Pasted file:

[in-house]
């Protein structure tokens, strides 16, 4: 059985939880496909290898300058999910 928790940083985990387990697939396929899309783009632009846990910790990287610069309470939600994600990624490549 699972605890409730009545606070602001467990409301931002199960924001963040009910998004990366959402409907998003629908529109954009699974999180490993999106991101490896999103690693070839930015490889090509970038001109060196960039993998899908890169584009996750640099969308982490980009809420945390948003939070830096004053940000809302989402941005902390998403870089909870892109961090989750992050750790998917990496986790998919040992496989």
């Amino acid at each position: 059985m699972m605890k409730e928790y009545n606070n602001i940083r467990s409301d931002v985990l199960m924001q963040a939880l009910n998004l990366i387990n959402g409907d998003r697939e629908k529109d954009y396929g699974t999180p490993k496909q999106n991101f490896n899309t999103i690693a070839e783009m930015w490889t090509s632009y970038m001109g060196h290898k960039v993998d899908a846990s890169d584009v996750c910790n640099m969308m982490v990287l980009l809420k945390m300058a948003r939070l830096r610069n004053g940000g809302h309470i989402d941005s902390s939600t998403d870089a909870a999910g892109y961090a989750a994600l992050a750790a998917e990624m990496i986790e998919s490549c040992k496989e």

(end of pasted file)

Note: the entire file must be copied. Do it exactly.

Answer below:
[in-house]
């Protein structure tokens, strides 16, 4: 059985939880496909290898300058999910 928790940083985990387990697939396929899309783009632009846990910790990287610069309470939600994600990624490549 699972605890409730009545606070602001467990409301931002199960924001963040009910998004990366959402409907998003629908529109954009699974999180490993999106991101490896999103690693070839930015490889090509970038001109060196960039993998899908890169584009996750640099969308982490980009809420945390948003939070830096004053940000809302989402941005902390998403870089909870892109961090989750992050750790998917990496986790998919040992496989």
């Amino acid at each position: 059985m699972m605890k409730e928790y009545n606070n602001i940083r467990s409301d931002v985990l199960m924001q963040a939880l009910n998004l990366i387990n959402g409907d998003r697939e629908k529109d954009y396929g699974t999180p490993k496909q999106n991101f490896n899309t999103i690693a070839e783009m930015w490889t090509s632009y970038m001109g060196h290898k960039v993998d899908a846990s890169d584009v996750c910790n640099m969308m982490v990287l980009l809420k945390m300058a948003r939070l830096r610069n004053g940000g809302h309470i989402d941005s902390s939600t998403d870089a909870a999910g892109y961090a989750a994600l992050a750790a998917e990624m990496i986790e998919s490549c040992k496989e």